Daily (+0.16°C) and monthly (+0.24°C) mean air temperature increased but in a lower amount than what we hypothesized and less than observed in tundra and subtropical grassland environments. For subtropical grasslands, Buhrmann et al. (2016) reported an increase of 1.6 to 2.4°C in air temperature during the day in OTCs compared to controls and 0.0 to 0.6°C during the night across all four seasons. In our study, night temperatures in OTCs were significantly different from control and showed higher mean air temperatures by an average of +0.33°C (p < 0.001), which falls within the range of change in temperate regions. Our results show that in equatorial regions, larger changes occur for night temperatures than from daily temperatures, different from temperate and subtropical alpine areas. Additionally, lower values of temperature change than Lasso et al. (2021) in the Colombian páramos may result from differences in OTC design, such as the type of fiberglass used in their warming experiment.

Our study found smaller differences in the daily mean soil temperature between OTCs and control than in the mean air temperature. This result was similar to the results reported by Pancotto et al. (2020) in southern Patagonia. However, a meta-analysis of 32 experimental sites across four temperate biomes: tundra, low tundra, grassland, and forest found a broader range, of 0.3 to 6.0°C, for mean soil warming temperature increases (Rustad et al., 2001). The studies analyzed in that meta-analysis used different warming methods, not only OTCs, which, along with latitudinal differences, may contribute to the differences from our results. For example, in subtropical grasslands, the absolute maximum temperature in OTCs increased by 0.9 to 1.8°C while the absolute minimum was increased by 0.3 to 0.8°C (Buhrmann et al., 2016). Meanwhile, we obtained a mean maximum temperature increase of 0.55°C and an increase in mean minimum temperature of 0.4°C.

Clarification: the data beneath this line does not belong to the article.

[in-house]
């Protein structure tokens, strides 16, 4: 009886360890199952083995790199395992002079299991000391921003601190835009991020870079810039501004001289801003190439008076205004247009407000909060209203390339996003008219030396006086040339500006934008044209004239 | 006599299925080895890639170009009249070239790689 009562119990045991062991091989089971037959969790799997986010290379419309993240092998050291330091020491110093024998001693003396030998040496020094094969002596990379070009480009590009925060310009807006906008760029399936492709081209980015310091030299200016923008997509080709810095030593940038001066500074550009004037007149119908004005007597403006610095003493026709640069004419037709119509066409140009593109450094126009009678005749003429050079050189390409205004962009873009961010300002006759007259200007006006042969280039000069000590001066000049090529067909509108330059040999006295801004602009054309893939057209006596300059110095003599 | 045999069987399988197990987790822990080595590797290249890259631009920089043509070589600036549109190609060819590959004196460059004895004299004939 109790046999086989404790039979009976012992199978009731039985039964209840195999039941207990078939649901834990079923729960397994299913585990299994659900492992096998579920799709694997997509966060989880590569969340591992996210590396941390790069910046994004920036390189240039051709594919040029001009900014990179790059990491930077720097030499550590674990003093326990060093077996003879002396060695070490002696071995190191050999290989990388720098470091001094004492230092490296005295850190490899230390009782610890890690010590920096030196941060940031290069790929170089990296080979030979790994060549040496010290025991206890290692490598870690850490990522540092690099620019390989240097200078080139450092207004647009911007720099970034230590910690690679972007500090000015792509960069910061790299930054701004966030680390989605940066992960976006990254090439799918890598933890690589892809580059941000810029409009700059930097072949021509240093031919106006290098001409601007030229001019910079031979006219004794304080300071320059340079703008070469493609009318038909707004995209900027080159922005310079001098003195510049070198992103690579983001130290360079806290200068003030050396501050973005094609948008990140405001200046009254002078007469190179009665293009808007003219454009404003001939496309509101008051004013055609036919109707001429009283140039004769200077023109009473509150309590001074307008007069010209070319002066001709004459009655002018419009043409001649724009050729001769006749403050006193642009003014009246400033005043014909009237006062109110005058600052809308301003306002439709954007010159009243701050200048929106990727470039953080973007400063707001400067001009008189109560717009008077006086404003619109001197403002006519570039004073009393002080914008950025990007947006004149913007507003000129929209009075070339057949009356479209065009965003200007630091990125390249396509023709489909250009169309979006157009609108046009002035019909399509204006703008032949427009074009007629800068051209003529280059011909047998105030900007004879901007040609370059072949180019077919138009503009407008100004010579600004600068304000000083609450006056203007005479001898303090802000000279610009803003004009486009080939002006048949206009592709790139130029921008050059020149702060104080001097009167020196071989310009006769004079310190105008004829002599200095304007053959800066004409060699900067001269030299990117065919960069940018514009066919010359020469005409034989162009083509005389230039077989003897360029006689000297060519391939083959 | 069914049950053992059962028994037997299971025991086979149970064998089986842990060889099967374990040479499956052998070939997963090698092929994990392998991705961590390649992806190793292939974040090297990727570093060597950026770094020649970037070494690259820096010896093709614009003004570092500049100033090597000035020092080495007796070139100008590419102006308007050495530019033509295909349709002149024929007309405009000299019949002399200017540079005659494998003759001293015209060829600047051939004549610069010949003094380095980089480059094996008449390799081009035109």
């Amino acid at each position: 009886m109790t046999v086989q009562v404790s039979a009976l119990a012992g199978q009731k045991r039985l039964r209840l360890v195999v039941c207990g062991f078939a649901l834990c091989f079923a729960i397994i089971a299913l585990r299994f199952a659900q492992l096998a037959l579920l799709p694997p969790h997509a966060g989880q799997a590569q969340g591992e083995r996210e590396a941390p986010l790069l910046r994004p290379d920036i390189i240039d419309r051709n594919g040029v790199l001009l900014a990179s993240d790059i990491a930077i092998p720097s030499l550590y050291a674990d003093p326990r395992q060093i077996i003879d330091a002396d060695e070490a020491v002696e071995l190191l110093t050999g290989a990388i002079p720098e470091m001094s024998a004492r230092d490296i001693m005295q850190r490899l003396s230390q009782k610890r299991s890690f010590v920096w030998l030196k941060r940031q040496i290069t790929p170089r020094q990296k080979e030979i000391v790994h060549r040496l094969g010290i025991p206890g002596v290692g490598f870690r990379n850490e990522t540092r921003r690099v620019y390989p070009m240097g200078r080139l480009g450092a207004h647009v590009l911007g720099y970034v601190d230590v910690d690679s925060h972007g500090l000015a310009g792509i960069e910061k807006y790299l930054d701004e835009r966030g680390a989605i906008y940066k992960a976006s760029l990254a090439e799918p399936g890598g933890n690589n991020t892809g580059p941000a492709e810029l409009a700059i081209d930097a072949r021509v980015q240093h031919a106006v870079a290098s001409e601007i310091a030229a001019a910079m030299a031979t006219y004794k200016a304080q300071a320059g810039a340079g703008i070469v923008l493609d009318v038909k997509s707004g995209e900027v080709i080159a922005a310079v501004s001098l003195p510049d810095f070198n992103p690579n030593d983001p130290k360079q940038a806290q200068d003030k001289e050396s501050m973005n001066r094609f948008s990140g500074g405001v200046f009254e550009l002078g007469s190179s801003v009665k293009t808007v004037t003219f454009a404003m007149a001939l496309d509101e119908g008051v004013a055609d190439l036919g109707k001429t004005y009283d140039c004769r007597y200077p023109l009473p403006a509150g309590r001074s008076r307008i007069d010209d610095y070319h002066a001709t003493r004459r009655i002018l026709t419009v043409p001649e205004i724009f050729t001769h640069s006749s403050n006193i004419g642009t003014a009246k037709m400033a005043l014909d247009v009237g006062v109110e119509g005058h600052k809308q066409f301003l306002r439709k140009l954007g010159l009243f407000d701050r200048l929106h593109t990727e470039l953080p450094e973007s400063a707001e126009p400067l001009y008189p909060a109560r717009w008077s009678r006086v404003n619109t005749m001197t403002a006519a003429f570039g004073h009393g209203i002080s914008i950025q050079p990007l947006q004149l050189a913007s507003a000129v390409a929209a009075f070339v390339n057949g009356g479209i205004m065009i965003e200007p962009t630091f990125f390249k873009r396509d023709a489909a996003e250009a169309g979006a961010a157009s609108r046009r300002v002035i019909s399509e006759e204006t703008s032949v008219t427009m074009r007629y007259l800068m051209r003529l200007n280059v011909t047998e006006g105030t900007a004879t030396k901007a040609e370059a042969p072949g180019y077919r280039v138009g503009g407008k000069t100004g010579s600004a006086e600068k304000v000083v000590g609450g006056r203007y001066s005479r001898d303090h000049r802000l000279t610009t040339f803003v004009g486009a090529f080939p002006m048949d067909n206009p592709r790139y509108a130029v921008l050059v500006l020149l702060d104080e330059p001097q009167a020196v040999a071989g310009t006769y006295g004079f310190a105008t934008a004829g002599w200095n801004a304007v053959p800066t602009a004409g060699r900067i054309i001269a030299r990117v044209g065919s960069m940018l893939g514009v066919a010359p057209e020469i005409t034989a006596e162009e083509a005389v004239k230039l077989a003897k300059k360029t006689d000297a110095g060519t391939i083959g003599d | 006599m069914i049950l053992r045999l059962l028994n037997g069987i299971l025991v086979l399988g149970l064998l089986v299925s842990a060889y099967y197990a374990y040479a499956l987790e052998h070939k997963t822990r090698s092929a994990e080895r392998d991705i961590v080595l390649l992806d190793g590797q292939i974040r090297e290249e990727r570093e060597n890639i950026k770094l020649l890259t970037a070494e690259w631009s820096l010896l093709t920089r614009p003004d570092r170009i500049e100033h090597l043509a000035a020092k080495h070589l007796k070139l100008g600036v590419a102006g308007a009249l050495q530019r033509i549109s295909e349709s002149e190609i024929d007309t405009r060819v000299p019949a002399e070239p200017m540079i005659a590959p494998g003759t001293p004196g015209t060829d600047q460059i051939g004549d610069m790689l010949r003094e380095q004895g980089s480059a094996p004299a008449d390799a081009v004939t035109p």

The OTCs stabilized soil temperatures by keeping the monthly minimums and maximums consistent throughout the year with maximum temperatures lower than those in control plots. This reduction in the soil thermal range may reduce plants’ ability to tolerate extreme events under normal conditions (Sierra-Almeida and Cavieres, 2010). Further, soil temperature attenuation also reduces the frequency and intensity of freezing events (Supplementary Table 3). In this study, the mean monthly soil minimum temperature for OTCs was above freezing. This attenuation could be caused by greater evapotranspiration during the day, which could generate a buffer that reduces heat transfer through convection during the night (Sierra-Almeida and Cavieres, 2010). Consequently, the thermal amplitude experienced by plants is reduced, which would alter their physiological response to extreme conditions (Sklenář et al., 2016).